Print Page   |   Sign In   |   Register
Community Search
Sign In
Sign In securely
MAA Procedures for Evaluation of Proposals & Submissions to the Library of Digital Latin Texts(LDLT)

1. Introduction

Editions of medieval Latin texts in LDLT will appear under the aegis of the MAA, after review and approval in accordance with the following guidelines. It is to be noted that editions of ancient Latin texts will be reviewed by the Society for Classical Studies and those of Renaissance Latin texts by the Renaissance Society of America, each in accordance with its own policies and procedures.

The MAA will recognize two types of publications in this series:

A “Peer Reviewed Critical Edition” will meet the standards of a critical edition commonly accepted in the field of medieval studies. Acceptance by the editorial board will be evidence that the work is judged by the MAA to be equal in quality to the kinds of editions that appear in MAA print publications or scholarly articles that appear the MAA journal Speculum.

A “Peer Reviewed Working Edition” will be a high quality edition that should be regarded by scholars as useful and reliable. While lacking certain features that are expected of a full critical edition (such as a collation of certain manuscripts, an apparatus fontium, etc.), it is free from errors, and offers a text that is a genuine improvement over what has heretofore been available.

2. Editorial Board

The Digital Humanities and Multimedia Studies Committee shall serve as the initial editorial board for this series, with the chair of the committee serving as chair of the board. If the volume of work proves too burdensome for the committee, the Executive Director of the MAA may establish a separate editorial board as a subcommittee of the Digital Humanities and Multimedia Studies Committee.

The responsibilities of the editorial board include:

1. communication with prospective editors about proposals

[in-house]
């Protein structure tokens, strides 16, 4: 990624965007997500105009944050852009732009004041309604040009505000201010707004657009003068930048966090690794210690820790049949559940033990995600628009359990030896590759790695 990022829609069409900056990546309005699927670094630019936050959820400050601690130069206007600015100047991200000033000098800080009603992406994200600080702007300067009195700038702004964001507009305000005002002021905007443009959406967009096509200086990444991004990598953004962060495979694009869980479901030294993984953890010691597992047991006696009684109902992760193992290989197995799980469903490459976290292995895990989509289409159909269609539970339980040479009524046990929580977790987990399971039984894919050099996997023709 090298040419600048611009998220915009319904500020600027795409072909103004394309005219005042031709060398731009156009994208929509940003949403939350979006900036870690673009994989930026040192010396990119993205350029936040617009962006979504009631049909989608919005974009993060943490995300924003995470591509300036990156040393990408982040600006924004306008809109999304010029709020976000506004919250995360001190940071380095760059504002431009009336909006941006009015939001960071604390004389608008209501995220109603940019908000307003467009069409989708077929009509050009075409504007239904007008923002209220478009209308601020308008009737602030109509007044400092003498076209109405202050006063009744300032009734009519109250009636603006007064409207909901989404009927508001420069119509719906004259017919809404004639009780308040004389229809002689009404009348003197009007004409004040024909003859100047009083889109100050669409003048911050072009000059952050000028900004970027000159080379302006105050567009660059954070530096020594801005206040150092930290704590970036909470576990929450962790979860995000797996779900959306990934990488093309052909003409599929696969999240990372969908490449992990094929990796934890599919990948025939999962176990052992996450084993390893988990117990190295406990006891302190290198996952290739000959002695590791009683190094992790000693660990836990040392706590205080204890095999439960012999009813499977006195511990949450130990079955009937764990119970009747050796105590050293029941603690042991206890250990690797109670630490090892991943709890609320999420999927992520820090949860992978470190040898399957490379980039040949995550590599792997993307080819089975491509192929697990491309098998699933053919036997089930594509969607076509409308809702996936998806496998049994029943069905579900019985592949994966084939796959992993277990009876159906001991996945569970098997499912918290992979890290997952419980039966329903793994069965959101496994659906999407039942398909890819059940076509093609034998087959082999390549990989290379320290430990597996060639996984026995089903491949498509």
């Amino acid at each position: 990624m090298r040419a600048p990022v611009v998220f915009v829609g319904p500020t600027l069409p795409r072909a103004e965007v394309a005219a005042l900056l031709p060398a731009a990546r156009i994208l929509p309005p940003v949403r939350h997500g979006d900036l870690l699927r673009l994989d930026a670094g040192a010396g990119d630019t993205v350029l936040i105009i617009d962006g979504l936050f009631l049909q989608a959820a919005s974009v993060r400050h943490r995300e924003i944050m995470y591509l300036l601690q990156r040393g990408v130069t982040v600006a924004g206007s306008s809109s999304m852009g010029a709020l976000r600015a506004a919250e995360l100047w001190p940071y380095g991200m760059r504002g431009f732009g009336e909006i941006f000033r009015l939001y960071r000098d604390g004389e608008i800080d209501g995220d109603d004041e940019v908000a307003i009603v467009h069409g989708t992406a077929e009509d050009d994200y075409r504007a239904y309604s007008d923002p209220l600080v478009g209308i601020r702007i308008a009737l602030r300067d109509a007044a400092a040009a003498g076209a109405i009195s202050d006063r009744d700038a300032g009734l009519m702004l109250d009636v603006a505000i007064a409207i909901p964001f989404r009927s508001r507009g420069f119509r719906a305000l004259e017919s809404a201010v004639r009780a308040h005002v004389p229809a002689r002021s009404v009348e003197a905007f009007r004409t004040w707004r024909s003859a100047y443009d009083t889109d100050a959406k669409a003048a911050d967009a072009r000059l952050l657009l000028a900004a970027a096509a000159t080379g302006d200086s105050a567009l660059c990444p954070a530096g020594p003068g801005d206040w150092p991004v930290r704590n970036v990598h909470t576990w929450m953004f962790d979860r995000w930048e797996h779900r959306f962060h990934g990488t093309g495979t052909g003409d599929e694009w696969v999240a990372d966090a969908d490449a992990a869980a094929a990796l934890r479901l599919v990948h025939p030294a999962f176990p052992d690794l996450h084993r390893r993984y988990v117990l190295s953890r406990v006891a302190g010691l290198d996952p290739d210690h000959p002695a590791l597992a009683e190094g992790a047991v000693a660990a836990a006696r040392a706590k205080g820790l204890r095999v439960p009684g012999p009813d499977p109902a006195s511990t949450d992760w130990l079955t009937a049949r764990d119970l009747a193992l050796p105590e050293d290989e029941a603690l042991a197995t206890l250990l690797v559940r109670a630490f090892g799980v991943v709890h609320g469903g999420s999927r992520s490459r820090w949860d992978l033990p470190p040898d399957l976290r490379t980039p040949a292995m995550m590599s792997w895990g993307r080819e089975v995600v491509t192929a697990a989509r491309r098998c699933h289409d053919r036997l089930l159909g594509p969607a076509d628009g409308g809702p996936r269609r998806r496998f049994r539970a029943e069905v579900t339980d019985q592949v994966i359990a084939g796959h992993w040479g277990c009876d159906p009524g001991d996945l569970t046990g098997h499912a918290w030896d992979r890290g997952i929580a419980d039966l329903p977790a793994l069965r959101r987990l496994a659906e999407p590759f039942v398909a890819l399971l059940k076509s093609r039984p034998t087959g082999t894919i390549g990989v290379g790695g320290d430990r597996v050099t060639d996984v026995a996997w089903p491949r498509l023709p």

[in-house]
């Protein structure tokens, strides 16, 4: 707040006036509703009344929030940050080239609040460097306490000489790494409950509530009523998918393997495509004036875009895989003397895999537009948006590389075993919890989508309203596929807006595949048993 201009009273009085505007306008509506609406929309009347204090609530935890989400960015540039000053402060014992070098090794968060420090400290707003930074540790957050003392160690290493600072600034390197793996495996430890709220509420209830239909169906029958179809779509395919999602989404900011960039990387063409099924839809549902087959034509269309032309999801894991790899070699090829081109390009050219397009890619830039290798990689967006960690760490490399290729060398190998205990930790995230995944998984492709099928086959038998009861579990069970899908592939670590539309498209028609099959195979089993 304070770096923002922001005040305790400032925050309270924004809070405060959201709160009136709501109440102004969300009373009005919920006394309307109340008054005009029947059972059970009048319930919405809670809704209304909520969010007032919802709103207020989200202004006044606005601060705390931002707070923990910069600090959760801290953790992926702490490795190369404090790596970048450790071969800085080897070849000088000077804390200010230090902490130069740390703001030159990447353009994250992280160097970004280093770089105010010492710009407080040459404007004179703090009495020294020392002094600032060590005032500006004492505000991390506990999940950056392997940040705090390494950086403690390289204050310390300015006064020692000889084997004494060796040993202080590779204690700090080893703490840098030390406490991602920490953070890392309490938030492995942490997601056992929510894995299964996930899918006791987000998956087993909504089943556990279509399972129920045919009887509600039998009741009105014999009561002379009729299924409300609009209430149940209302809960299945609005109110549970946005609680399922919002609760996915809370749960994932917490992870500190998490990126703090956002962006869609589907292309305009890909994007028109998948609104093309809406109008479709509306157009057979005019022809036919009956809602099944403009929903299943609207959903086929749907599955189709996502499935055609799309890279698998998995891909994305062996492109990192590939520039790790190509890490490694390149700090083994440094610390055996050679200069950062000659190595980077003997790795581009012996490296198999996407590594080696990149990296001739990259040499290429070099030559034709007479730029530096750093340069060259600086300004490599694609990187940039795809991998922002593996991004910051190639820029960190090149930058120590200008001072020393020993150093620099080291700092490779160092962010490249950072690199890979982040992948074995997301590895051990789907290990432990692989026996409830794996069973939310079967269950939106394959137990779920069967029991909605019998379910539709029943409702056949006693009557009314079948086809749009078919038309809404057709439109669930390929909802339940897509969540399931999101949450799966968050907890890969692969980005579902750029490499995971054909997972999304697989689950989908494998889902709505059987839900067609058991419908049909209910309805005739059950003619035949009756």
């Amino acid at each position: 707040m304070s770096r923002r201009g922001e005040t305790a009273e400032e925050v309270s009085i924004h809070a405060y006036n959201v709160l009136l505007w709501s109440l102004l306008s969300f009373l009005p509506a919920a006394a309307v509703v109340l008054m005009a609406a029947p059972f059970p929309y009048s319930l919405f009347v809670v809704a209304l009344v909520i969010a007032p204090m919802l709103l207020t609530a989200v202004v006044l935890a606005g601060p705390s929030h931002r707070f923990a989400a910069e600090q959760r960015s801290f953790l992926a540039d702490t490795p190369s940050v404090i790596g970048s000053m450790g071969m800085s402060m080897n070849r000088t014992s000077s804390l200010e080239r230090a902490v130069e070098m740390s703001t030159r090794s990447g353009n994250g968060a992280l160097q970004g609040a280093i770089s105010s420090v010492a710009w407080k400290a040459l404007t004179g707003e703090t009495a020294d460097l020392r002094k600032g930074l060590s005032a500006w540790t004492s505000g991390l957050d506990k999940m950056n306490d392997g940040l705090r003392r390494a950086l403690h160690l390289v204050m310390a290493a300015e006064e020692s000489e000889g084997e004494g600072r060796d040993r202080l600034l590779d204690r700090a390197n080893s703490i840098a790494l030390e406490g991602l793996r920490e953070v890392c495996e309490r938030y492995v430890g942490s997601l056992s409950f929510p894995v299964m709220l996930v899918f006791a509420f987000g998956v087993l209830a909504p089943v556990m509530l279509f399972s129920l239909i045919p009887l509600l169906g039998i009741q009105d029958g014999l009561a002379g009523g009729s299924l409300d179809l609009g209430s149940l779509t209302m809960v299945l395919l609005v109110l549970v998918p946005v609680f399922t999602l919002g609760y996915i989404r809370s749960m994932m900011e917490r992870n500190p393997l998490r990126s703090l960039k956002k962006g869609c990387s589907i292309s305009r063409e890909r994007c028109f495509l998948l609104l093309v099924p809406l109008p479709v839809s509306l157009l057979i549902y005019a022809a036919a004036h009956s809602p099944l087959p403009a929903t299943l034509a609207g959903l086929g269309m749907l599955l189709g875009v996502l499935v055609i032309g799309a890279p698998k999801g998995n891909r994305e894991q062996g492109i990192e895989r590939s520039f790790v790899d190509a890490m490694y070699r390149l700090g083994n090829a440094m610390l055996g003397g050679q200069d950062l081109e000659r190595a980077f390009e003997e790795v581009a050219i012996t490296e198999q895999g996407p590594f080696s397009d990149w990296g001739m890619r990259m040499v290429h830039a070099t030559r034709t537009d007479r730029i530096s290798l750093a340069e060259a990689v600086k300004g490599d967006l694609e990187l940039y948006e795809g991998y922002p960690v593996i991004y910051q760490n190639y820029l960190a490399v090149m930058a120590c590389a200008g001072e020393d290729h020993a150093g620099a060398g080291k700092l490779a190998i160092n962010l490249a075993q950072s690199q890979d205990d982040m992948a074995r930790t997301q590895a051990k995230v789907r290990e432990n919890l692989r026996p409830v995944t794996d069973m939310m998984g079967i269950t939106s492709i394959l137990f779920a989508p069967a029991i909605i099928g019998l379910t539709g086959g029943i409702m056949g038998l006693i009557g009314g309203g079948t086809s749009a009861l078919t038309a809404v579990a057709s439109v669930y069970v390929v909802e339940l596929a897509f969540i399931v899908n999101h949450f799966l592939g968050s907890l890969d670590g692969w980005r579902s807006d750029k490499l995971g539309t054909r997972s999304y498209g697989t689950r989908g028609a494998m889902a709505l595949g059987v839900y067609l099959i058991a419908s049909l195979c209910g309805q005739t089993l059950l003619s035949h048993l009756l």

2. approval of proposals
3. maintenance of a record of ongoing projects
4. coordination with the leadership, executive and technical, of the LDLT where necessary
5. identification and communication with external reviewers
6. approval of digital publications as working or finished editions
7. coordination with the MAA Publications Committee, if necessary

3. Preproposal

Scholars contemplating working on an edition for this venue should consult the Guidelines for LDLT Editions provided by the Digital Latin Library, particularly the section “3. Definition of an LDLT Edition,” and consult with the Executive Director of the Medieval Academy as to the appropriateness of the project for the series and whether the proposed text is already in development by someone else.

The editorial board may be approached with projects in three different states of development:

1. An already encoded draft digital edition.
2. A draft text edition, not yet encoded.
3. A simple plan for a digital edition.

In all three cases, editors should be referred to the technical requirements described in the Guidelines for LDLT editions. In the case of 1), it will be a matter of adjusting coding to the LDLT schema, if not already done. In the case of 2), it will be a matter of impressing on the editor their responsibility for the coding (with guidance from DLL staff). In the case of 3), it will be a matter of encouraging the editor to keep the requirements in mind in preparing the proposal.

If the project is deemed appropriate and is not already in development, editors should indicate to the Executive Director of the Medieval Academy intent to submit a proposal. If a proposal is not received within one year of notification of the editor’s intention to submit, the “reservation” of this text will lapse unless (1) the editor informs the editorial board of ongoing work and indicates a reasonable timetable for submitting the proposal, and (2) the editorial board acknowledges continuation of the “reservation” until a new deadline.

4. Proposal

A. Editors should submit, by email to the Executive Director of the Medieval Academy of America, a proposal including the following items:

1. Author and title of the text to be edited.
2. Brief survey of existing editions.
3. Justification of a new working or critical edition, explaining how it will improve upon earlier editions, if any.
4. Discussion of the editor’s qualifications.
5. Description of the work completed to date.
6. Plan for implementing features of the LDLT’s encoding guidelines.
7. Sample of the encoded text.

Item 6 should address whether or not the edition will include a textual commentary, apparatus fontium et testium, tags for analysis, and/or any of the advanced semantic encoding techniques mentioned in the guidelines.